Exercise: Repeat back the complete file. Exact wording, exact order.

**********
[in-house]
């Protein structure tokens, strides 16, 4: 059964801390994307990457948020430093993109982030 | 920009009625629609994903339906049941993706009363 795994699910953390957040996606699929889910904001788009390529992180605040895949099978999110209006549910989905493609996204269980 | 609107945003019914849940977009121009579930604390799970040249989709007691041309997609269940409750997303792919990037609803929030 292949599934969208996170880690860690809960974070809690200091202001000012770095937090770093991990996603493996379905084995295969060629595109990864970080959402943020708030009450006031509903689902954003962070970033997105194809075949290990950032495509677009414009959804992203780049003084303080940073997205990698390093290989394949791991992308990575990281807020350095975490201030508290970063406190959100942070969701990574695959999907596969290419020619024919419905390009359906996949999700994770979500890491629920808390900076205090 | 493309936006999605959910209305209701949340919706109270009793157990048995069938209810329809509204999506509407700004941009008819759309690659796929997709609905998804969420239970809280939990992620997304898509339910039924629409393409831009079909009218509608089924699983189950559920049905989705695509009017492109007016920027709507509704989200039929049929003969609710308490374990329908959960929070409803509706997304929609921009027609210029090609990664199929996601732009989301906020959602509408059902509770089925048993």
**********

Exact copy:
[in-house]
């Protein structure tokens, strides 16, 4: 059964801390994307990457948020430093993109982030 | 920009009625629609994903339906049941993706009363 795994699910953390957040996606699929889910904001788009390529992180605040895949099978999110209006549910989905493609996204269980 | 609107945003019914849940977009121009579930604390799970040249989709007691041309997609269940409750997303792919990037609803929030 292949599934969208996170880690860690809960974070809690200091202001000012770095937090770093991990996603493996379905084995295969060629595109990864970080959402943020708030009450006031509903689902954003962070970033997105194809075949290990950032495509677009414009959804992203780049003084303080940073997205990698390093290989394949791991992308990575990281807020350095975490201030508290970063406190959100942070969701990574695959999907596969290419020619024919419905390009359906996949999700994770979500890491629920808390900076205090 | 493309936006999605959910209305209701949340919706109270009793157990048995069938209810329809509204999506509407700004941009008819759309690659796929997709609905998804969420239970809280939990992620997304898509339910039924629409393409831009079909009218509608089924699983189950559920049905989705695509009017492109007016920027709507509704989200039929049929003969609710308490374990329908959960929070409803509706997304929609921009027609210029090609990664199929996601732009989301906020959602509408059902509770089925048993």